Why Christ makes you more human, not less

There are a lot of teachings in the church that are really damaging because they inadvertently suggest that Christians should deny fundamental aspects of their own humanity.

I have previously spoken briefly about how I was influenced by a lot of Charismatic teachings the last few years, and although that’s not the main thing I want to talk about in this post, it will definitely give a clearer context to this issue.

If you’ve been exposed to a lot of different forms of Christianity before, chances are you’ve come across the prosperity, name-it-and-claim-it, inspirational, motivational type of Christianity. Unfortunately, this is the type of Christianity that is often at the forefront of western culture.

The whole attitude of denying your own humanity is a big part of the Charismatic movement and unfortunately often even seeps into other forms of Christianity.

Many Charismatic Christians think you always have to act weirdly happy and enthusiastic in a borderline manic way that probably scares the hell out of non-Christians. And many Christians act as if you have to act confident about pretty much everything, even when you actually don’t have the answers. Some Christians even suggest that you should deny your flaws and weaknesses.

Christians are pretty darn good at encouraging people to be relentlessly “positive” and to deny their doubts and struggles. This seems harmless at first, but it comes at a high psychological and spiritual cost.

The thing is, God never intended us to deny our humanity.

Without realizing it, I’d gotten into a type of Christianity that looked a lot more like Buddhism than the gospel. Buddhism teaches that your desires are bad and that your ultimate goal should be to escape your desires and even your identity.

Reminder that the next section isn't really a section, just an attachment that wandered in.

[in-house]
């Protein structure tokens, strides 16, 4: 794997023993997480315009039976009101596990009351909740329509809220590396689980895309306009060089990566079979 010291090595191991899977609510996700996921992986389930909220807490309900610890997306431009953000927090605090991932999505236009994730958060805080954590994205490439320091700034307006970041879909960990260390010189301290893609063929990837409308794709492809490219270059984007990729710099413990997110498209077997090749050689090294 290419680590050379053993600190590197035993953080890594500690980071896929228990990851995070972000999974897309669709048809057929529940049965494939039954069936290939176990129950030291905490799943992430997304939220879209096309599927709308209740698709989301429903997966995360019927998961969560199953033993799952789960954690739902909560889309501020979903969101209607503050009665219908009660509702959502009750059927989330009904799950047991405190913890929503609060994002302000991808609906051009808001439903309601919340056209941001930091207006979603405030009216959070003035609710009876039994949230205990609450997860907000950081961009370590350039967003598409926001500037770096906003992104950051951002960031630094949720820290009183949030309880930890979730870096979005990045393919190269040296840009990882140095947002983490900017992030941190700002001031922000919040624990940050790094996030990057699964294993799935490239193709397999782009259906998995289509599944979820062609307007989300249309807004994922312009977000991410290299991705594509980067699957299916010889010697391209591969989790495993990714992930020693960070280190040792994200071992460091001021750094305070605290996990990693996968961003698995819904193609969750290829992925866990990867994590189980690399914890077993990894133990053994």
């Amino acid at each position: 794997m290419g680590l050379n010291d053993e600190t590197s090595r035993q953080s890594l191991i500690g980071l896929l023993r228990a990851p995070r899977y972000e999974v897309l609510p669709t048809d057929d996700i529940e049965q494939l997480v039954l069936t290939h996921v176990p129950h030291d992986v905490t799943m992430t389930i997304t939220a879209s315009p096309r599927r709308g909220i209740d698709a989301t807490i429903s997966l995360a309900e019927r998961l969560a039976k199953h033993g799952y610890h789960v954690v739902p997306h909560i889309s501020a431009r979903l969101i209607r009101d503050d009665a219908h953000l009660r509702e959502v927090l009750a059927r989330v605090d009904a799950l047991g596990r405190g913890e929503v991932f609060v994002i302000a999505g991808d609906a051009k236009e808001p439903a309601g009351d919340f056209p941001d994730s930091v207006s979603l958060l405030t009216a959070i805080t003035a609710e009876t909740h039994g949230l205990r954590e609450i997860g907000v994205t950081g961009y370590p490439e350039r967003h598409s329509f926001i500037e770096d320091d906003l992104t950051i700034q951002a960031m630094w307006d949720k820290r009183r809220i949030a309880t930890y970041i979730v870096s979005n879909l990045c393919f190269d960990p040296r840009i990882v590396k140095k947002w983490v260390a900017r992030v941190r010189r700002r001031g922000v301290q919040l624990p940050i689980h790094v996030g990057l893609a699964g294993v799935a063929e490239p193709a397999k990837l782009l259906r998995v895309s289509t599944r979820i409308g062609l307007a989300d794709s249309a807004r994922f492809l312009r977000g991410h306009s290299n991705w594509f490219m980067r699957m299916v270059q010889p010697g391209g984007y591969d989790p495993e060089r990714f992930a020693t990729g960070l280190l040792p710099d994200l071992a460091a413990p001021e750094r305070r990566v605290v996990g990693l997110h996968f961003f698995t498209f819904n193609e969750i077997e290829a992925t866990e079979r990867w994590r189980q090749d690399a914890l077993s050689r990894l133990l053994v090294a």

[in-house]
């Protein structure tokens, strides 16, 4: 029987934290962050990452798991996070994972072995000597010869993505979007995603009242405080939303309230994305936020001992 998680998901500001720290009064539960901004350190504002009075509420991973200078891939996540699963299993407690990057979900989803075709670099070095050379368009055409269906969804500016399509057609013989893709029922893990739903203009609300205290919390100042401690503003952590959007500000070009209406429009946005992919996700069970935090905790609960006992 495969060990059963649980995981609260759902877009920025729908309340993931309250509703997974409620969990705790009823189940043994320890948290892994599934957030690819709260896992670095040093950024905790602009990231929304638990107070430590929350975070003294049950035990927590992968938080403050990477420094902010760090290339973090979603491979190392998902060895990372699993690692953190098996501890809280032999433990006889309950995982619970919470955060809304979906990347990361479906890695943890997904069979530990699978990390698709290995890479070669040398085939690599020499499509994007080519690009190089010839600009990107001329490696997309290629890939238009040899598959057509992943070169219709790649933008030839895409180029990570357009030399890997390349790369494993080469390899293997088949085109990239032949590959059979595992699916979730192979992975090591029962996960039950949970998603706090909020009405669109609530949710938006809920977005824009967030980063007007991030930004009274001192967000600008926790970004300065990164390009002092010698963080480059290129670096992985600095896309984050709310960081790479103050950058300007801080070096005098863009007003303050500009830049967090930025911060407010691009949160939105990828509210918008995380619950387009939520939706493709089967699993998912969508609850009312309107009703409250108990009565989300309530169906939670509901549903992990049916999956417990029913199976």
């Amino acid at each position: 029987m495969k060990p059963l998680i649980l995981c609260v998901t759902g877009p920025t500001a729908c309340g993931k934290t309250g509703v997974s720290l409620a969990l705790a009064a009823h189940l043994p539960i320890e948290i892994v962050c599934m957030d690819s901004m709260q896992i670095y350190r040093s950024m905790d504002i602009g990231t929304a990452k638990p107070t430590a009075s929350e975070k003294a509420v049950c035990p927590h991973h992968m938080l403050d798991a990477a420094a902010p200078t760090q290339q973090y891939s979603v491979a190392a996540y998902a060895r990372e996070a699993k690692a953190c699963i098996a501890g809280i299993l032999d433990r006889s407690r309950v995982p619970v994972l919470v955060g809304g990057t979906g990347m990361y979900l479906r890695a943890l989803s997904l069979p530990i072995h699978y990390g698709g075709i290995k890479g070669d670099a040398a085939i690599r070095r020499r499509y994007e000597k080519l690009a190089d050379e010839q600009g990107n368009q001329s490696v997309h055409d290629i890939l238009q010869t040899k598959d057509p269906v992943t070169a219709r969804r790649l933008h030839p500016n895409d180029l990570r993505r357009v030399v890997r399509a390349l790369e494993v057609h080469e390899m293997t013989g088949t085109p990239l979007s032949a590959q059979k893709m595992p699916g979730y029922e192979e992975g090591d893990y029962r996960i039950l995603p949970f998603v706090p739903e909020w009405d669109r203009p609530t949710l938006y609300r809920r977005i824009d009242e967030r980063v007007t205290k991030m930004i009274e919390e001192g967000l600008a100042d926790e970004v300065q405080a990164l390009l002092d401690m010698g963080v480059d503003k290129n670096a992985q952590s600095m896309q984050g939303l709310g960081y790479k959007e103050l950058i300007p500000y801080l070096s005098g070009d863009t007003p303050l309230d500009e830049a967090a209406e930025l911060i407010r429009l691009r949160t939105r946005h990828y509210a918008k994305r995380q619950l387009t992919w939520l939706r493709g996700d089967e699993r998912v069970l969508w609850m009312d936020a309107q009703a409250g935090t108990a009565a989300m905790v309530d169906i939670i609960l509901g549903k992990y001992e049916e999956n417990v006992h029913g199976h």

How did I not see that I was living more like a Buddhist than a Christian? I accidentally became an ascetic, constantly trying to run away from myself, hating myself for my desires and trying to avoid the realities of the human condition altogether. But the thing is, as long as you’re a human being, the human condition is inescapable.

No matter how hard you try to become this super-spiritual super-Christian, you will keep getting smacked in the face with the fact that you are a human with weaknesses and limitations and struggles.

I don’t get how we have the whole book of Psalms, which we read quite frequently, yet still think that facing our humanity is something shameful. Why aren’t we like David, openly and authentically lamenting and bringing everything to God? Why do we lie to ourselves and to God? Why do we feel the need to hide the truth from those around us and from non-believers? We stifle questions and doubts and frustrations. In actuality, this repression of humanity is very unchristian.

There’s this common Charismatic teaching that the main reason Jesus came to Earth was to teach us how to be exactly like Him. Not only is that extremely arrogant and even New Agey (Christ consciousness, anyone?), but it disregards the fact that none of us will ever be God in the flesh. And even in His divinity, Jesus still wasn’t ashamed to experience every facet of humanity except sin. He experienced temptation and felt fear and every other healthy human emotion, and He wasn’t any less divine for it.